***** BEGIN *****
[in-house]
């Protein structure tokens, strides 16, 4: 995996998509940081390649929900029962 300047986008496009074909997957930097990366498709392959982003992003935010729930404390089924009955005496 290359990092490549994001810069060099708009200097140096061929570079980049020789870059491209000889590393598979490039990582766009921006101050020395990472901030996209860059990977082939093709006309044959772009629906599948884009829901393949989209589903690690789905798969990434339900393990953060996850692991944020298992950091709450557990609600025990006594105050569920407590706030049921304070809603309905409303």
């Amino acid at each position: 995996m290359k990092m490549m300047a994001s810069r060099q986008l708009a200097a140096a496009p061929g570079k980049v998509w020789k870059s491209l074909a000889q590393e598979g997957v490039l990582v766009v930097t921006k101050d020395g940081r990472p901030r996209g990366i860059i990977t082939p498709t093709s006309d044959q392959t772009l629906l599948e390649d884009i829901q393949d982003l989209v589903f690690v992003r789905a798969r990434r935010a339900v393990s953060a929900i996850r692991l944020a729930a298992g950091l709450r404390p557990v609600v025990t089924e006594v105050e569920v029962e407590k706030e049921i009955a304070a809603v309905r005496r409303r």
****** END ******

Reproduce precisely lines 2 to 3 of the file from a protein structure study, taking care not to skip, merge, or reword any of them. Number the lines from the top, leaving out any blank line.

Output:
């Protein structure tokens, strides 16, 4: 995996998509940081390649929900029962 300047986008496009074909997957930097990366498709392959982003992003935010729930404390089924009955005496 290359990092490549994001810069060099708009200097140096061929570079980049020789870059491209000889590393598979490039990582766009921006101050020395990472901030996209860059990977082939093709006309044959772009629906599948884009829901393949989209589903690690789905798969990434339900393990953060996850692991944020298992950091709450557990609600025990006594105050569920407590706030049921304070809603309905409303």
């Amino acid at each position: 995996m290359k990092m490549m300047a994001s810069r060099q986008l708009a200097a140096a496009p061929g570079k980049v998509w020789k870059s491209l074909a000889q590393e598979g997957v490039l990582v766009v930097t921006k101050d020395g940081r990472p901030r996209g990366i860059i990977t082939p498709t093709s006309d044959q392959t772009l629906l599948e390649d884009i829901q393949d982003l989209v589903f690690v992003r789905a798969r990434r935010a339900v393990s953060a929900i996850r692991l944020a729930a298992g950091l709450r404390p557990v609600v025990t089924e006594v105050e569920v029962e407590k706030e049921i009955a304070a809603v309905r005496r409303r």